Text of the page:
The most frequent symptom that produces the presence of kidney stones or urinary calculus is the attack of acute pain called nephritic colic.
This pain, sometimes unbearable, that affects one of the flanks, often accompanied by nausea and vomiting, has suffered or is suffered by 4.17% of the Spanish population.
In other occasions, the presence of blood and/or infection in the urine can alert on the presence of a stone.
Does it affect men or women more? Is it hereditary?
Kidney stones affect almost equally both sexes, with a moderate predominance in males. In any case, certain types of stones have a greater incidence in one sex with respect to the other: uric acid stones are more frequent in men and those of infectious origin in women.
The genetic origin of urinary stones is only clearly defined in one type of them: cystine.
In the rest of the cases, environmental aspects (diet, profession, habitat, etc.) have a greater influence, although, in the very near future, new genetic alterations may be demonstrated that may condition the appearance of urinary stones.
What are the treatments that are used today and what is being investigated in this regard?
68% of patients suffering from urinary stones solve their problem with spontaneous expulsion.
The remaining 32% will require the destruction of the calculus by sound waves (lithotripsy), or in cases of large calculations, endoscopic or open surgery will be required.
From 1984 to date, more than 300,000 patients have been treated by shock wave lithotripsy in Spain, making this technique the one of choice over inexpulsable urinary stones.
Currently, there are no alternatives to lithotripsy, but the machines used are increasingly versatile and more comfortable for the patient, being, in 80% of cases, painless and outpatient treatment.
1. Frequent and Painful Urination
Those with kidney stones describe an overwhelming and persistent urge to urinate, accompanied by pain, which will occur if the stone moves from the bladder to the urethra. This step is very painful and will often cause a urinary tract infection (UTI) as well.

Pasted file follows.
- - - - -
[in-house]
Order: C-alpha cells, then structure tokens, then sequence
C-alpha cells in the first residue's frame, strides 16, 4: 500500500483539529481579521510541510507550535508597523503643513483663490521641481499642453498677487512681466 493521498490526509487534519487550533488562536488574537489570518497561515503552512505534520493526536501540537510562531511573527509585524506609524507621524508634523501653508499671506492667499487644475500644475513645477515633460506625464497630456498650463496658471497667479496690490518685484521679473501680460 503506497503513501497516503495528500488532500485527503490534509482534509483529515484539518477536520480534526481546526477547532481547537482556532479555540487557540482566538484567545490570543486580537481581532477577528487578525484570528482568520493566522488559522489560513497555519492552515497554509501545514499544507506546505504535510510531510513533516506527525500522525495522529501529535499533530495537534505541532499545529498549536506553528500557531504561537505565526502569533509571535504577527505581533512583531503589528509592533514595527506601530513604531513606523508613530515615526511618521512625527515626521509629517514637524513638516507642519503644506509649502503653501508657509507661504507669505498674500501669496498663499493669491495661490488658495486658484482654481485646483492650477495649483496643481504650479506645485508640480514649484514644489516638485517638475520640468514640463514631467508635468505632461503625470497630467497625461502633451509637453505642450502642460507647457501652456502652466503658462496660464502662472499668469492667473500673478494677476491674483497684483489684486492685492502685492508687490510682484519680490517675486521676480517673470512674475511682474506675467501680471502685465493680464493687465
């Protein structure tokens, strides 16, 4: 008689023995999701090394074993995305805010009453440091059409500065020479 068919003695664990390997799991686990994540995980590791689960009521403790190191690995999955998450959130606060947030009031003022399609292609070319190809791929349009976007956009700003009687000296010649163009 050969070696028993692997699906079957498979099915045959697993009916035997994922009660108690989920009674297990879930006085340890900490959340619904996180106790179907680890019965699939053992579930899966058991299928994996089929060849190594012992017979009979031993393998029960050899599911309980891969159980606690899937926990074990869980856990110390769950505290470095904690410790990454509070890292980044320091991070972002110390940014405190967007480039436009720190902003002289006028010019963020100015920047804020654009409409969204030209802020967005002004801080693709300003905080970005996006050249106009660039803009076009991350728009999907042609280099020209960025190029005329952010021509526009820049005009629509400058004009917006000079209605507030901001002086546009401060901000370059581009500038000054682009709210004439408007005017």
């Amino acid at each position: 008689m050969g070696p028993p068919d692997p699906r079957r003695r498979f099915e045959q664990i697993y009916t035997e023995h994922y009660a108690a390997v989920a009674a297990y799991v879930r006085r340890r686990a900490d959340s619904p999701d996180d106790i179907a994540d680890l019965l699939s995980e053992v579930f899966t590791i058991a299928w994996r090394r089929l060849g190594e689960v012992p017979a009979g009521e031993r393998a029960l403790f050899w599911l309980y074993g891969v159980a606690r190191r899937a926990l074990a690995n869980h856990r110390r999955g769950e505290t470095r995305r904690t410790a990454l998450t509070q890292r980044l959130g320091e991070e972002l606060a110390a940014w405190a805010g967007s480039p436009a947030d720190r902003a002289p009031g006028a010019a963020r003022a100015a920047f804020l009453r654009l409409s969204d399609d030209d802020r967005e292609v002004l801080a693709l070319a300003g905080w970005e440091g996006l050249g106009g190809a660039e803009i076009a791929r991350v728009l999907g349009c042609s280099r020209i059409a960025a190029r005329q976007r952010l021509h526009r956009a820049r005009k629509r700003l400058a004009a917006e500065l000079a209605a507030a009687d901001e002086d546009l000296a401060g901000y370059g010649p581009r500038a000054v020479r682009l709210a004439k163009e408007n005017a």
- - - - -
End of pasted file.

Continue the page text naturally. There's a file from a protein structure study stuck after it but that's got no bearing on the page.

2. Diffuse Back Pain
Acute pain is common for those who suffer from kidney stones, particularly on the side and back, just below the ribs where the kidneys are accommodated.
3. Blood in Urine
The urine of those who suffer from kidney stones is often described as pink, red or brown. When the stones grow and block the urethra, you may start to notice blood stains (a condition called hematuria) in the urine.
4. Nausea and vomiting
The feeling of nausea or upset stomach can be so serious with kidney stones that vomiting will occur. This happens for two reasons. First, vomiting can occur due to the extreme pain that comes with the passage of a kidney stone.
5. Unpleasant Odor of Urine
Those with kidney stones may notice, along with the discoloration of the urine, that it has a cloudy appearance and a bad odor, due to hard chemicals (or toxins) that remain in the body and crystallize to form the stone as such.
6. Inability to Sit
Often, if the kidney stones are large and severe enough. The patient will be unable to sit or lie down in a comfortable position due to pressure in the area. This is why many people with kidney stones often stand up and walk.
7. Fever and Chills
If the kidney stones are left untreated, they will often be accompanied by a mild to high fever with chills. This is probably due to a urinary tract infection (or UTI) and the patient should see the doctor immediately.
8. Abdominal and Kidney Swelling
Larger stones can block the flow of urine and cause the kidneys to swell painfully. The kidneys are located on both sides of the body below the diaphragm near the lower back and you may notice inflammation in this area or in the area of the abdomen and groin.